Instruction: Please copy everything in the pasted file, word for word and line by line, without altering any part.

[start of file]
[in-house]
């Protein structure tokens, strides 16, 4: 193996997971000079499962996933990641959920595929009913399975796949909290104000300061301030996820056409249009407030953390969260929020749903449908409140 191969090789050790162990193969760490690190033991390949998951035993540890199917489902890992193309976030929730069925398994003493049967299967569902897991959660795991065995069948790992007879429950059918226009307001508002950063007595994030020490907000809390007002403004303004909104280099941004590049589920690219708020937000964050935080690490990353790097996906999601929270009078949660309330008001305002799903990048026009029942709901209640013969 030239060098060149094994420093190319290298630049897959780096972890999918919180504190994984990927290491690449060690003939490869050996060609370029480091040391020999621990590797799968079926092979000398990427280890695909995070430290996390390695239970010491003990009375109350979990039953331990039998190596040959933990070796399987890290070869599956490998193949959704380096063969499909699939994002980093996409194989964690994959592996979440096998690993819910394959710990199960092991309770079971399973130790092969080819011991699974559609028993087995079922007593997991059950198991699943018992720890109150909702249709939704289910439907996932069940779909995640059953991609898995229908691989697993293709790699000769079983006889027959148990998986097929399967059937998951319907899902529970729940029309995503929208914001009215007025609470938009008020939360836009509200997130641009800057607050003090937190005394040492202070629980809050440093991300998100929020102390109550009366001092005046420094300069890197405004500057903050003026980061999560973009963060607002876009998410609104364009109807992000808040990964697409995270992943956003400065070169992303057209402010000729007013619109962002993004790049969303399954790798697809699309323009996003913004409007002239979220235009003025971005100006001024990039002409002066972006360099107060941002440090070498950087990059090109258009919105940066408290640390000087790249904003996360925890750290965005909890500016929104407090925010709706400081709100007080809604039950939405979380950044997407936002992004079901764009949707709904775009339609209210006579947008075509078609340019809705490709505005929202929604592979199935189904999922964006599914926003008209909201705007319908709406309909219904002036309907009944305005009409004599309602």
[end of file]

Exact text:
[in-house]
């Protein structure tokens, strides 16, 4: 193996997971000079499962996933990641959920595929009913399975796949909290104000300061301030996820056409249009407030953390969260929020749903449908409140 191969090789050790162990193969760490690190033991390949998951035993540890199917489902890992193309976030929730069925398994003493049967299967569902897991959660795991065995069948790992007879429950059918226009307001508002950063007595994030020490907000809390007002403004303004909104280099941004590049589920690219708020937000964050935080690490990353790097996906999601929270009078949660309330008001305002799903990048026009029942709901209640013969 030239060098060149094994420093190319290298630049897959780096972890999918919180504190994984990927290491690449060690003939490869050996060609370029480091040391020999621990590797799968079926092979000398990427280890695909995070430290996390390695239970010491003990009375109350979990039953331990039998190596040959933990070796399987890290070869599956490998193949959704380096063969499909699939994002980093996409194989964690994959592996979440096998690993819910394959710990199960092991309770079971399973130790092969080819011991699974559609028993087995079922007593997991059950198991699943018992720890109150909702249709939704289910439907996932069940779909995640059953991609898995229908691989697993293709790699000769079983006889027959148990998986097929399967059937998951319907899902529970729940029309995503929208914001009215007025609470938009008020939360836009509200997130641009800057607050003090937190005394040492202070629980809050440093991300998100929020102390109550009366001092005046420094300069890197405004500057903050003026980061999560973009963060607002876009998410609104364009109807992000808040990964697409995270992943956003400065070169992303057209402010000729007013619109962002993004790049969303399954790798697809699309323009996003913004409007002239979220235009003025971005100006001024990039002409002066972006360099107060941002440090070498950087990059090109258009919105940066408290640390000087790249904003996360925890750290965005909890500016929104407090925010709706400081709100007080809604039950939405979380950044997407936002992004079901764009949707709904775009339609209210006579947008075509078609340019809705490709505005929202929604592979199935189904999922964006599914926003008209909201705007319908709406309909219904002036309907009944305005009409004599309602």